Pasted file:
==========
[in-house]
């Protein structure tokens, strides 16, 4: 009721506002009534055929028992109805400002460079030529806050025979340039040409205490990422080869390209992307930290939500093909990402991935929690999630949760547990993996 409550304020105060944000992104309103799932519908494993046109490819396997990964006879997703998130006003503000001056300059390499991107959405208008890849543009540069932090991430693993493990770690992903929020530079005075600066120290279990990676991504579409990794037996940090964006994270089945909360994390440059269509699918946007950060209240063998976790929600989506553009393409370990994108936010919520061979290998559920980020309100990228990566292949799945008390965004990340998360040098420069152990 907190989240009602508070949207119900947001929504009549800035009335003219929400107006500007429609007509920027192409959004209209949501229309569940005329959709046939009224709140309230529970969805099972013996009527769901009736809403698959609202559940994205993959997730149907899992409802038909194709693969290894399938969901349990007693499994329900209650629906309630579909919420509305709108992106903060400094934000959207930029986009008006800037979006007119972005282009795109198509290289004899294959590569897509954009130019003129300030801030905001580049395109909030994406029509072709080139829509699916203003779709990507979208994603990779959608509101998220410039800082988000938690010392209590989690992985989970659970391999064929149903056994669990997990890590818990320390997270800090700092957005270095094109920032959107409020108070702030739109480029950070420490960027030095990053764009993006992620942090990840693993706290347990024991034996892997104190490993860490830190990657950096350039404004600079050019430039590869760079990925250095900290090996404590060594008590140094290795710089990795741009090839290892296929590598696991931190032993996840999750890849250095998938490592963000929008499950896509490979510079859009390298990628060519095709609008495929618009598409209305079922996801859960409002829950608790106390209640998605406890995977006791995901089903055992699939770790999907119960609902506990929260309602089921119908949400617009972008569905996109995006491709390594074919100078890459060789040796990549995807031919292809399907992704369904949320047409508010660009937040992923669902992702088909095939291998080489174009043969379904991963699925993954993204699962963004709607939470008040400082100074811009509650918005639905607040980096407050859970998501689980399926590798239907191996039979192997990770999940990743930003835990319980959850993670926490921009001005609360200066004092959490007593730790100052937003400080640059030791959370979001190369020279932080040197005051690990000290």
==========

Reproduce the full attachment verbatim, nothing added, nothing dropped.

[in-house]
């Protein structure tokens, strides 16, 4: 009721506002009534055929028992109805400002460079030529806050025979340039040409205490990422080869390209992307930290939500093909990402991935929690999630949760547990993996 409550304020105060944000992104309103799932519908494993046109490819396997990964006879997703998130006003503000001056300059390499991107959405208008890849543009540069932090991430693993493990770690992903929020530079005075600066120290279990990676991504579409990794037996940090964006994270089945909360994390440059269509699918946007950060209240063998976790929600989506553009393409370990994108936010919520061979290998559920980020309100990228990566292949799945008390965004990340998360040098420069152990 907190989240009602508070949207119900947001929504009549800035009335003219929400107006500007429609007509920027192409959004209209949501229309569940005329959709046939009224709140309230529970969805099972013996009527769901009736809403698959609202559940994205993959997730149907899992409802038909194709693969290894399938969901349990007693499994329900209650629906309630579909919420509305709108992106903060400094934000959207930029986009008006800037979006007119972005282009795109198509290289004899294959590569897509954009130019003129300030801030905001580049395109909030994406029509072709080139829509699916203003779709990507979208994603990779959608509101998220410039800082988000938690010392209590989690992985989970659970391999064929149903056994669990997990890590818990320390997270800090700092957005270095094109920032959107409020108070702030739109480029950070420490960027030095990053764009993006992620942090990840693993706290347990024991034996892997104190490993860490830190990657950096350039404004600079050019430039590869760079990925250095900290090996404590060594008590140094290795710089990795741009090839290892296929590598696991931190032993996840999750890849250095998938490592963000929008499950896509490979510079859009390298990628060519095709609008495929618009598409209305079922996801859960409002829950608790106390209640998605406890995977006791995901089903055992699939770790999907119960609902506990929260309602089921119908949400617009972008569905996109995006491709390594074919100078890459060789040796990549995807031919292809399907992704369904949320047409508010660009937040992923669902992702088909095939291998080489174009043969379904991963699925993954993204699962963004709607939470008040400082100074811009509650918005639905607040980096407050859970998501689980399926590798239907191996039979192997990770999940990743930003835990319980959850993670926490921009001005609360200066004092959490007593730790100052937003400080640059030791959370979001190369020279932080040197005051690990000290």